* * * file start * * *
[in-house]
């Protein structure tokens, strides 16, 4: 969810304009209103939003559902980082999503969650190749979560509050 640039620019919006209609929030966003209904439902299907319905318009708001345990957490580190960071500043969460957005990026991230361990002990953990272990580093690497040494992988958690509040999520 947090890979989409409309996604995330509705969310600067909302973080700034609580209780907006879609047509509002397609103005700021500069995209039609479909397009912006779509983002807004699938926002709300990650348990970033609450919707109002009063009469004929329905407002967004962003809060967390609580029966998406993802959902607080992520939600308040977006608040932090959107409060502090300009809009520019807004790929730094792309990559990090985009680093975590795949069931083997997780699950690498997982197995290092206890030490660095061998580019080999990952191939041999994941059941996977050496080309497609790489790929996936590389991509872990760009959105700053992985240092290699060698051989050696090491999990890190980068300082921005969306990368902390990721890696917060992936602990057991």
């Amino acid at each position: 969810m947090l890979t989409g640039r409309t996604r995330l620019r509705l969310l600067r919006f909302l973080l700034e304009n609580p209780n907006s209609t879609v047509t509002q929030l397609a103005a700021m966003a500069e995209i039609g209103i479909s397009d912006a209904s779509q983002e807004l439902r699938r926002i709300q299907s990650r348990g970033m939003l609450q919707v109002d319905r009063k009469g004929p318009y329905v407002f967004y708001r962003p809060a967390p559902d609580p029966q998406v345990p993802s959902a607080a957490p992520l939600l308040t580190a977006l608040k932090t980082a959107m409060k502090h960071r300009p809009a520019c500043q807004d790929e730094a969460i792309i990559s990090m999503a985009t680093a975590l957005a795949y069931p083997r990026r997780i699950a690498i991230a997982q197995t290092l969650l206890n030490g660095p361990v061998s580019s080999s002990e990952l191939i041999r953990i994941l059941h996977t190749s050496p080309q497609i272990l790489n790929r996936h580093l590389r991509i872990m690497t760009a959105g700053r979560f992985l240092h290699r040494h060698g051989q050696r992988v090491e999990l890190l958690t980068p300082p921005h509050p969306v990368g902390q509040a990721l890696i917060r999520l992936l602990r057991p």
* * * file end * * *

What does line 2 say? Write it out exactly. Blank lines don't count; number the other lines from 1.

């Protein structure tokens, strides 16, 4: 969810304009209103939003559902980082999503969650190749979560509050 640039620019919006209609929030966003209904439902299907319905318009708001345990957490580190960071500043969460957005990026991230361990002990953990272990580093690497040494992988958690509040999520 947090890979989409409309996604995330509705969310600067909302973080700034609580209780907006879609047509509002397609103005700021500069995209039609479909397009912006779509983002807004699938926002709300990650348990970033609450919707109002009063009469004929329905407002967004962003809060967390609580029966998406993802959902607080992520939600308040977006608040932090959107409060502090300009809009520019807004790929730094792309990559990090985009680093975590795949069931083997997780699950690498997982197995290092206890030490660095061998580019080999990952191939041999994941059941996977050496080309497609790489790929996936590389991509872990760009959105700053992985240092290699060698051989050696090491999990890190980068300082921005969306990368902390990721890696917060992936602990057991």